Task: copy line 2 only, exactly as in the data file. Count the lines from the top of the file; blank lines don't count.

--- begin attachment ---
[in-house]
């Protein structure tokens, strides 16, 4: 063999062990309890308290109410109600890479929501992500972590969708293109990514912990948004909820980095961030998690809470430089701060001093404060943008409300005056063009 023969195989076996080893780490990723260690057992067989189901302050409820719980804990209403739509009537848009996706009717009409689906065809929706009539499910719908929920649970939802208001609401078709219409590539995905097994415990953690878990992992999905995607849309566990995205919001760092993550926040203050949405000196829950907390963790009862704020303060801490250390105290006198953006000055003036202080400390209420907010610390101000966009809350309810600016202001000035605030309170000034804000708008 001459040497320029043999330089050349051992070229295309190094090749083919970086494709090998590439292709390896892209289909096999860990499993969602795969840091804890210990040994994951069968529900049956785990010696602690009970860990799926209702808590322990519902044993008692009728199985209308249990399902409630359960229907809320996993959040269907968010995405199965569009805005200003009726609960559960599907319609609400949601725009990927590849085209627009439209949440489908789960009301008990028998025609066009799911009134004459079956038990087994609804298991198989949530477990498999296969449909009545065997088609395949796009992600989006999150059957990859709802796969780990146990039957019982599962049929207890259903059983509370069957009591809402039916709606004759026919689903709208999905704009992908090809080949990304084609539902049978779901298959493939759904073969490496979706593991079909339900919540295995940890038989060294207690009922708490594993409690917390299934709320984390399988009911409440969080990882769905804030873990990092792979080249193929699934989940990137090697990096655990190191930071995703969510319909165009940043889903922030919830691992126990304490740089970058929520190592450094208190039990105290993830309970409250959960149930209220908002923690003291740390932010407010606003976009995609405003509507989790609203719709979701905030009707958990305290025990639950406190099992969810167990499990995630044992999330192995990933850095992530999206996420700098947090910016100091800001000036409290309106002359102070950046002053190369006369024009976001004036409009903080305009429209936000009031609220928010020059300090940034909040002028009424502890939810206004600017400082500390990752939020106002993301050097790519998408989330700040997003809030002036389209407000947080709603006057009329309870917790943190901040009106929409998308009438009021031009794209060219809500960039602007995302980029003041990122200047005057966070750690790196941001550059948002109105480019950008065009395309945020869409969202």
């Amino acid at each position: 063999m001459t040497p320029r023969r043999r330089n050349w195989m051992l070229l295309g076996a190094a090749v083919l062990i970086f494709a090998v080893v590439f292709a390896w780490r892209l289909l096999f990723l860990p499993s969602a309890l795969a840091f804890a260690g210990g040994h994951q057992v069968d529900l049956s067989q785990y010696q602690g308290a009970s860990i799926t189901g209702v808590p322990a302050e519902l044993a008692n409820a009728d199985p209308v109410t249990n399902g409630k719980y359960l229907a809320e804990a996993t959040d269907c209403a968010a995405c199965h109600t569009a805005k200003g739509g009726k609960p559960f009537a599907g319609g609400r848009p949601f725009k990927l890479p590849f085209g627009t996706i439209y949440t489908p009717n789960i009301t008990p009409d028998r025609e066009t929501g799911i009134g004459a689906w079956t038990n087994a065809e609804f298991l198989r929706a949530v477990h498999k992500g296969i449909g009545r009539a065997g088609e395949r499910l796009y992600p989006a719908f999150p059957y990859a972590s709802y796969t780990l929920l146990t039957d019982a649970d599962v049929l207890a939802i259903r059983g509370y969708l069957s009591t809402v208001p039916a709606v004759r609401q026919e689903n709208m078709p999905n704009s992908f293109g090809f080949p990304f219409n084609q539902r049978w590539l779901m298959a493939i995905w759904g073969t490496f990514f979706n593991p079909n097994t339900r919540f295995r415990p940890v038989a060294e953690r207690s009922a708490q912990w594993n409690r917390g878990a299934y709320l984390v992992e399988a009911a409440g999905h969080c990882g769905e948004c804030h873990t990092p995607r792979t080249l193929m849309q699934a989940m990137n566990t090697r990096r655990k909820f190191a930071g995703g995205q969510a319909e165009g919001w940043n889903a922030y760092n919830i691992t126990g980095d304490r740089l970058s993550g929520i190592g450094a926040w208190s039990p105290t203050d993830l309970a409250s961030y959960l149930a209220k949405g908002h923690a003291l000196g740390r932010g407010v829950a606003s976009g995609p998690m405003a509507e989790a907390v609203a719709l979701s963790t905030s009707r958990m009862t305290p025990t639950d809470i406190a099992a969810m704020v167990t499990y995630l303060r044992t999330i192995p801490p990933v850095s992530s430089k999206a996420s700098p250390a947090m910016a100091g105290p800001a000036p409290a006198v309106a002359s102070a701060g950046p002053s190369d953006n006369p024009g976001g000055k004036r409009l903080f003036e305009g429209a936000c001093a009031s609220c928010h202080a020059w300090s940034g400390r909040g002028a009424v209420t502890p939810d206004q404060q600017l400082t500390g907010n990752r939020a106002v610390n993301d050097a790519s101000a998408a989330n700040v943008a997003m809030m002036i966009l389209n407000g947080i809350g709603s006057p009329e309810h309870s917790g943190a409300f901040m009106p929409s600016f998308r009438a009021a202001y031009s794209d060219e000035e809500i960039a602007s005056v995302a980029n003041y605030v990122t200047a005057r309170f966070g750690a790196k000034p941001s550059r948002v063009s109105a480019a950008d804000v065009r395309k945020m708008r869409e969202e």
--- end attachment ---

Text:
């Protein structure tokens, strides 16, 4: 063999062990309890308290109410109600890479929501992500972590969708293109990514912990948004909820980095961030998690809470430089701060001093404060943008409300005056063009 023969195989076996080893780490990723260690057992067989189901302050409820719980804990209403739509009537848009996706009717009409689906065809929706009539499910719908929920649970939802208001609401078709219409590539995905097994415990953690878990992992999905995607849309566990995205919001760092993550926040203050949405000196829950907390963790009862704020303060801490250390105290006198953006000055003036202080400390209420907010610390101000966009809350309810600016202001000035605030309170000034804000708008 001459040497320029043999330089050349051992070229295309190094090749083919970086494709090998590439292709390896892209289909096999860990499993969602795969840091804890210990040994994951069968529900049956785990010696602690009970860990799926209702808590322990519902044993008692009728199985209308249990399902409630359960229907809320996993959040269907968010995405199965569009805005200003009726609960559960599907319609609400949601725009990927590849085209627009439209949440489908789960009301008990028998025609066009799911009134004459079956038990087994609804298991198989949530477990498999296969449909009545065997088609395949796009992600989006999150059957990859709802796969780990146990039957019982599962049929207890259903059983509370069957009591809402039916709606004759026919689903709208999905704009992908090809080949990304084609539902049978779901298959493939759904073969490496979706593991079909339900919540295995940890038989060294207690009922708490594993409690917390299934709320984390399988009911409440969080990882769905804030873990990092792979080249193929699934989940990137090697990096655990190191930071995703969510319909165009940043889903922030919830691992126990304490740089970058929520190592450094208190039990105290993830309970409250959960149930209220908002923690003291740390932010407010606003976009995609405003509507989790609203719709979701905030009707958990305290025990639950406190099992969810167990499990995630044992999330192995990933850095992530999206996420700098947090910016100091800001000036409290309106002359102070950046002053190369006369024009976001004036409009903080305009429209936000009031609220928010020059300090940034909040002028009424502890939810206004600017400082500390990752939020106002993301050097790519998408989330700040997003809030002036389209407000947080709603006057009329309870917790943190901040009106929409998308009438009021031009794209060219809500960039602007995302980029003041990122200047005057966070750690790196941001550059948002109105480019950008065009395309945020869409969202």